New Year's Resolutions

One of my least favorite comments to hear, especially from a friend, is, "I don't have time to read." I literally always change that statement in my head to, "You don't MAKE time to read. It isn't a priority to you." And honestly, that's ok, but let's at least be real about it.

And yet, I say that statement all the time. I don't have time to work out, but really, I just hate working out. I don't have time to coupon, but really, I just hate nickel and diming, even though I know it all adds up and can be a game changer in terms of saving money.

But the one that's getting me right now is when someone compliments me on my writing. I say thanks, of course, but then I almost always respond that I wish I had more time for it. I don't post very often, because I like to sit and really think out all of my posts. That's part of the pleasure for me, having something to publish that has taken me to a new place emotionally. Maybe I have something that's weighing on my mind and I haven't yet decided how I feel about it. Hashing out a well thought blog post forces me to make up my mind about how I feel about a certain topic.

I can sit here and lament all of the things that take me away from writing, but it's just the same excuses a friend may make to me when she says she doesn't have time to read. They're just excuses and writing doesn't care about my excuses. It sits there and waits patiently for me to come back to it. Or not so patiently.

I'm out of practice. I've been out of practice since forever. I've never made writing a top priority, it's just been a little side hobby. But yesterday we were cleaning part of the basement and I found a little self published book I wrote in third grade. Good God, I took that stuff so seriously when I was eight. The book was perfect in every way. And it reminded me that I have always loved writing. Like loved loved. And even though that little book was full of mistakes and didn't make a lot of sense, my little eight year old brain needed to get that out. I laughed the hardest when at the end there was a little author bio and I wrote that this was my third book. I love that so much.

So.

New Year's resolutions aren't really my thing. But I'm going to try. I'm going to take time that I don't really have. Like right now, Baby Girl is sitting across from me making beaded necklaces like they're going out of style, and the big kids are bickering over Wii Sports. There's a half dozen things I could be doing (I'm looking at you Facebook), but I am choosing to make this a priority.

I have a lot of things to say, in general. My friends know that I am a talker. Talking, and writing, help me decide how I feel about things. I was having a conversation with a co-worker a few weeks ago and we were talking about how sometimes it seems like certain people have made up their minds about how everything works. They're not adaptable. They do not process new ideas.  He's a bit younger than me, so he asked me if that was how I felt. "Absolutely not," I said. "In fact, just the opposite. I hope that I am always open to having my opinion about things revised as I learn new things."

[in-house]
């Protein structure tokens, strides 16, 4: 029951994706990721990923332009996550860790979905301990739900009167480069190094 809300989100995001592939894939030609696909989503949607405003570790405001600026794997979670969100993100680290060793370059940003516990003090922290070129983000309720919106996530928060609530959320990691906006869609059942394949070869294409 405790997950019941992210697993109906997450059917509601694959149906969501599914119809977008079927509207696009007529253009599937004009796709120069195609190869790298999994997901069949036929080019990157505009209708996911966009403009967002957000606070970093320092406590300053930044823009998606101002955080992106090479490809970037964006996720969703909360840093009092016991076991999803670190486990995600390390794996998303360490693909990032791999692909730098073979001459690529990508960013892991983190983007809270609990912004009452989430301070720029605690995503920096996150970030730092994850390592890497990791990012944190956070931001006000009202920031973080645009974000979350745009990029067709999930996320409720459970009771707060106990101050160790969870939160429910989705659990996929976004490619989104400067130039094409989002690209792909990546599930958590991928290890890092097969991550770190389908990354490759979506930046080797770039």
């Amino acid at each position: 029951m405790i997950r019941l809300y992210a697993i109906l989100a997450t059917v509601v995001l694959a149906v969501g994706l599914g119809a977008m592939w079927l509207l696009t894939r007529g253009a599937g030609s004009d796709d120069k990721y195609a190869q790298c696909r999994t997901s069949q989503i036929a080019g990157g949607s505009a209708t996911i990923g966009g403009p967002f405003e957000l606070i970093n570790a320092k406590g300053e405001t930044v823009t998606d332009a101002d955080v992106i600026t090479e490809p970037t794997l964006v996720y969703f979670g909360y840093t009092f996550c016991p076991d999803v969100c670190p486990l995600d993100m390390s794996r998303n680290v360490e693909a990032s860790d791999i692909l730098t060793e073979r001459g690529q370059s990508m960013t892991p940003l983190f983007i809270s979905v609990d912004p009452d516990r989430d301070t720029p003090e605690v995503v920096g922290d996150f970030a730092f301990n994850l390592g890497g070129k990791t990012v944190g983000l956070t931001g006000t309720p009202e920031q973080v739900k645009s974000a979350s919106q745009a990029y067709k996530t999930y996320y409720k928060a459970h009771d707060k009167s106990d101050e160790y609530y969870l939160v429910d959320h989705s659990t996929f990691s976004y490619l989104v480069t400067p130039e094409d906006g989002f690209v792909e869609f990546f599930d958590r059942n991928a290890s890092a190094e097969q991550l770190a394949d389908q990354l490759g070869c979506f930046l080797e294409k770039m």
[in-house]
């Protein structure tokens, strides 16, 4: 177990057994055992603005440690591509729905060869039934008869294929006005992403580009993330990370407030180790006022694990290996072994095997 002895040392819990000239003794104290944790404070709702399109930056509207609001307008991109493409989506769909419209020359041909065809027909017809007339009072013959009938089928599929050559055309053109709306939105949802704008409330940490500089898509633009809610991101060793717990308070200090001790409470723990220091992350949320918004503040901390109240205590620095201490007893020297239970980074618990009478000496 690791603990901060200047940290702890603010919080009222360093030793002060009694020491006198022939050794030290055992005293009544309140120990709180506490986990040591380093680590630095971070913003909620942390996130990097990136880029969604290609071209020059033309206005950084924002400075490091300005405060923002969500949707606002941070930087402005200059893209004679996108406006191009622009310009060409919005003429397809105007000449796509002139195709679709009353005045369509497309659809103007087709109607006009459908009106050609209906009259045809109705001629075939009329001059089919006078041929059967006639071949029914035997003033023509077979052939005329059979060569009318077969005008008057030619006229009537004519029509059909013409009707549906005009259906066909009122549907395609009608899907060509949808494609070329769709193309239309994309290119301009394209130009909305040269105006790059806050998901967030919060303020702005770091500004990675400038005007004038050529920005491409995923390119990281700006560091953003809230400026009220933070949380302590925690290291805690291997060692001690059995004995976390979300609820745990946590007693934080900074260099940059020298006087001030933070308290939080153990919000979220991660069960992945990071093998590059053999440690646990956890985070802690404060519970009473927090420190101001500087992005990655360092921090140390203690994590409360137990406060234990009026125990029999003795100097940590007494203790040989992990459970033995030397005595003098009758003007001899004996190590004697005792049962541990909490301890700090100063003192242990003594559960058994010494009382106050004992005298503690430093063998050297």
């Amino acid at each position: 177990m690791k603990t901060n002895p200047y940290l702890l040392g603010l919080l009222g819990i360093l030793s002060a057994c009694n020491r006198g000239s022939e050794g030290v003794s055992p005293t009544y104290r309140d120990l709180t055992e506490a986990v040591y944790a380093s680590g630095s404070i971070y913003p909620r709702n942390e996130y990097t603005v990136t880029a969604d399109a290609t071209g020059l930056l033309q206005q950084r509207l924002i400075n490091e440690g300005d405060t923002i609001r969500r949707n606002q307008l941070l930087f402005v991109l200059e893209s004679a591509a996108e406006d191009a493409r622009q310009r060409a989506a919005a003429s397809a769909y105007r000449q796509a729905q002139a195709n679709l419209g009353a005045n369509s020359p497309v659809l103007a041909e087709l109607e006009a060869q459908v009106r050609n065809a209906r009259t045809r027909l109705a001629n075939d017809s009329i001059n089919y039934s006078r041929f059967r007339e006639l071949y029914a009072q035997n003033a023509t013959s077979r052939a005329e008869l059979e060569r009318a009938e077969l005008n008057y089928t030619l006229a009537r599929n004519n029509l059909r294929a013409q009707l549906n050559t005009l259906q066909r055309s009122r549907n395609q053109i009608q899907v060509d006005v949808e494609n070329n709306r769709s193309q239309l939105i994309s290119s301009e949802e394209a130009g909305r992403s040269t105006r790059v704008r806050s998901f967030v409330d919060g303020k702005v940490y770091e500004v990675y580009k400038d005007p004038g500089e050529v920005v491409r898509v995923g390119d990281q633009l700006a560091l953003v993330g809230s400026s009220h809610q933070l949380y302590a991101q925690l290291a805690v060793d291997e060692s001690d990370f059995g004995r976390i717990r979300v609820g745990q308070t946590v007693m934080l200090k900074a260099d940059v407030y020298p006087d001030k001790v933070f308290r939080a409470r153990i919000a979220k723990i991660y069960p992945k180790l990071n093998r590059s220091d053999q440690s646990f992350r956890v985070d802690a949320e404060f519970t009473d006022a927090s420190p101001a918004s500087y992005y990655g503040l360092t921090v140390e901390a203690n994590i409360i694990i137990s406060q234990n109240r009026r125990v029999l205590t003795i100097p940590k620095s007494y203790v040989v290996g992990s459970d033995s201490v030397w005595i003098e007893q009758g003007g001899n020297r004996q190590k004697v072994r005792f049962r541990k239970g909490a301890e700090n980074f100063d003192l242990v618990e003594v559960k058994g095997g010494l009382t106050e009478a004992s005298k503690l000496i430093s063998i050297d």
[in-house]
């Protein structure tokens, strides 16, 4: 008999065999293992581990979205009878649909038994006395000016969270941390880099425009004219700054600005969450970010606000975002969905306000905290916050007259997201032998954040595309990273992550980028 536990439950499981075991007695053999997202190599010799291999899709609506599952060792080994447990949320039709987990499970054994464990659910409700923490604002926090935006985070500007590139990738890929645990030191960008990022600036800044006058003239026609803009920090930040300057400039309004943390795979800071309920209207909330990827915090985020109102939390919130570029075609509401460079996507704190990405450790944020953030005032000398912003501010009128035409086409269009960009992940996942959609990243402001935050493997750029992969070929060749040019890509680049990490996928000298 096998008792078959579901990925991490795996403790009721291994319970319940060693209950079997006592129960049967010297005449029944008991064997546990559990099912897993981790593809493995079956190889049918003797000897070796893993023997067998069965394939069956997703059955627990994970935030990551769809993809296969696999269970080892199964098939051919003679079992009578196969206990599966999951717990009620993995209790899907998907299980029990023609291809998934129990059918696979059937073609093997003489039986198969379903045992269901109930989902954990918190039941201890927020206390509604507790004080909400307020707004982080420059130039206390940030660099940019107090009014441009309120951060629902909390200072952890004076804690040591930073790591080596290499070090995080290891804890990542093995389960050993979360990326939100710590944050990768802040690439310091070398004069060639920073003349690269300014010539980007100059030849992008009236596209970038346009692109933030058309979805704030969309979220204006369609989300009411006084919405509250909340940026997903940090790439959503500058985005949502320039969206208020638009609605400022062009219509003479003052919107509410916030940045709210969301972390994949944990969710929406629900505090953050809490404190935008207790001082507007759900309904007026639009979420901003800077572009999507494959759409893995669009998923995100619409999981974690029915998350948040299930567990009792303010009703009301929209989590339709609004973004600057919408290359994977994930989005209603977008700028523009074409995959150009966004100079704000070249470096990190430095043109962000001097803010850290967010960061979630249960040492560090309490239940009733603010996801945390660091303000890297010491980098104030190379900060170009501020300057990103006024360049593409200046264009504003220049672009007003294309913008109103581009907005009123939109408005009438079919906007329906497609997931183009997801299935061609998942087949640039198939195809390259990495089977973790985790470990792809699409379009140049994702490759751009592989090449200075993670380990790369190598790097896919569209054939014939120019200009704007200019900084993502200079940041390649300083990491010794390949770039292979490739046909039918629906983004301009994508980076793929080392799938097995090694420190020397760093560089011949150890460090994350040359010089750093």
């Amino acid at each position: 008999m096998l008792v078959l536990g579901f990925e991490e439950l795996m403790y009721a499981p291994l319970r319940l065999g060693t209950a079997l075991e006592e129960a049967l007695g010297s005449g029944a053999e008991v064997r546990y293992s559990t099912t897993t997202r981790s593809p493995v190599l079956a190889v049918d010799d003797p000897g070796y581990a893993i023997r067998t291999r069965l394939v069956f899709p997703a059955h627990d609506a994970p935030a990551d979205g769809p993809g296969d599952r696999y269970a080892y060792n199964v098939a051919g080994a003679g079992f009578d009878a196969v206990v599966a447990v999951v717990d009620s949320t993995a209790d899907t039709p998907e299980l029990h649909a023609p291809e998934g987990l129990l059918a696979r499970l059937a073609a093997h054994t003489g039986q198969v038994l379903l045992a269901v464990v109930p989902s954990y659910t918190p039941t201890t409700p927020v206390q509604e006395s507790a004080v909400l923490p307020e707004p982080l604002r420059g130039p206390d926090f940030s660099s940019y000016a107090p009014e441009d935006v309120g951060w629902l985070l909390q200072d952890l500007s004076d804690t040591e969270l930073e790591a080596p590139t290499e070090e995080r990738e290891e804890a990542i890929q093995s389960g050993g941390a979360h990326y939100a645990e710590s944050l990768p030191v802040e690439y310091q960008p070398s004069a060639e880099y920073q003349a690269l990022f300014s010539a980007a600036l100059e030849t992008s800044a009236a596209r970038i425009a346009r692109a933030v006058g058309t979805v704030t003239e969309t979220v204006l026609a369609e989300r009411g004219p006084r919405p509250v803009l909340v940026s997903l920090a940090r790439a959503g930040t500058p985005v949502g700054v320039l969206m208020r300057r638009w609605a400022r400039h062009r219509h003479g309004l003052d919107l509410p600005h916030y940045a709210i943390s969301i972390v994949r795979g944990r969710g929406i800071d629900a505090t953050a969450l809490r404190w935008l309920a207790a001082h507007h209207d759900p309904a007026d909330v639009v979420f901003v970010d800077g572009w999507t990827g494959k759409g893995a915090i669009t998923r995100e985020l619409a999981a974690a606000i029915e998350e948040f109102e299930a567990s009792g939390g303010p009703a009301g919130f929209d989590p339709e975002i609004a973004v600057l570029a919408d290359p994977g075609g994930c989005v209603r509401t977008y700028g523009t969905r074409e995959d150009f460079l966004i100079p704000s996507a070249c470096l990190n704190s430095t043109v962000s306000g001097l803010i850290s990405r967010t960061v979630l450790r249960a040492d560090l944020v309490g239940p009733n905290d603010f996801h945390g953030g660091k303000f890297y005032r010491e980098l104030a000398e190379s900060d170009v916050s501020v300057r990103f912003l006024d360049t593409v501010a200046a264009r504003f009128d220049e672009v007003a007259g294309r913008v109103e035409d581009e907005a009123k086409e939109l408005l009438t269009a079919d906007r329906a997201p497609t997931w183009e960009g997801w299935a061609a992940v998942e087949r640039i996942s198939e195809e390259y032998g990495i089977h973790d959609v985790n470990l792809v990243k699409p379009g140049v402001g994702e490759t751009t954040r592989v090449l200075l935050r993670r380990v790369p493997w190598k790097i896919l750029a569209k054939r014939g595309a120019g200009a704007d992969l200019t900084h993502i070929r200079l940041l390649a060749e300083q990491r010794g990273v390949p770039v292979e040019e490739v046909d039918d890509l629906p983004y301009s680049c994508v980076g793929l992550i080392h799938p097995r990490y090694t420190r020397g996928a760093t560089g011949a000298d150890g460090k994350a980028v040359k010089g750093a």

That's what I love about blogging. I am able to open this page and have a general idea about what I want to say, and then in the process I'll sometimes come to an entirely different conclusion that I had thought I would. And I love that. It's cathartic.

When I started this blog, I promised myself that I would never write a post about writing, or excusing why I hadn't been writing in awhile. (I hate reading those "I'm sorry, I've been so busy" posts.) Sorry if this is one.

But what I am resolving to do is just write. I'm not going to write what I think you want to read. I'm not trying to be the popular girl here. I'm writing for myself, purely. And if some of what I say interests you, that's wonderful. If not, that's cool too.

I am giving myself permission to do whatever the hell I want this year. Mostly all legal things, of course. But whatever the hell. I. want. Part of that is this, this thing, the blog, for whatever it's worth. This lifeline that reminds me that I am not just a sum of my parts, but a person with real thoughts. A person who is willing to adapt when I am presented with new ideas. I just need a platform to flesh out my feelings, a platform that doesn't include my three children, the most captive audience I have most days.

So there you go. Written in 30 minutes. Hastily proofread. No pictures.

Just like getting on the treadmill for that first mile, or reading the first chapter in a book.

Rough, but it's a start.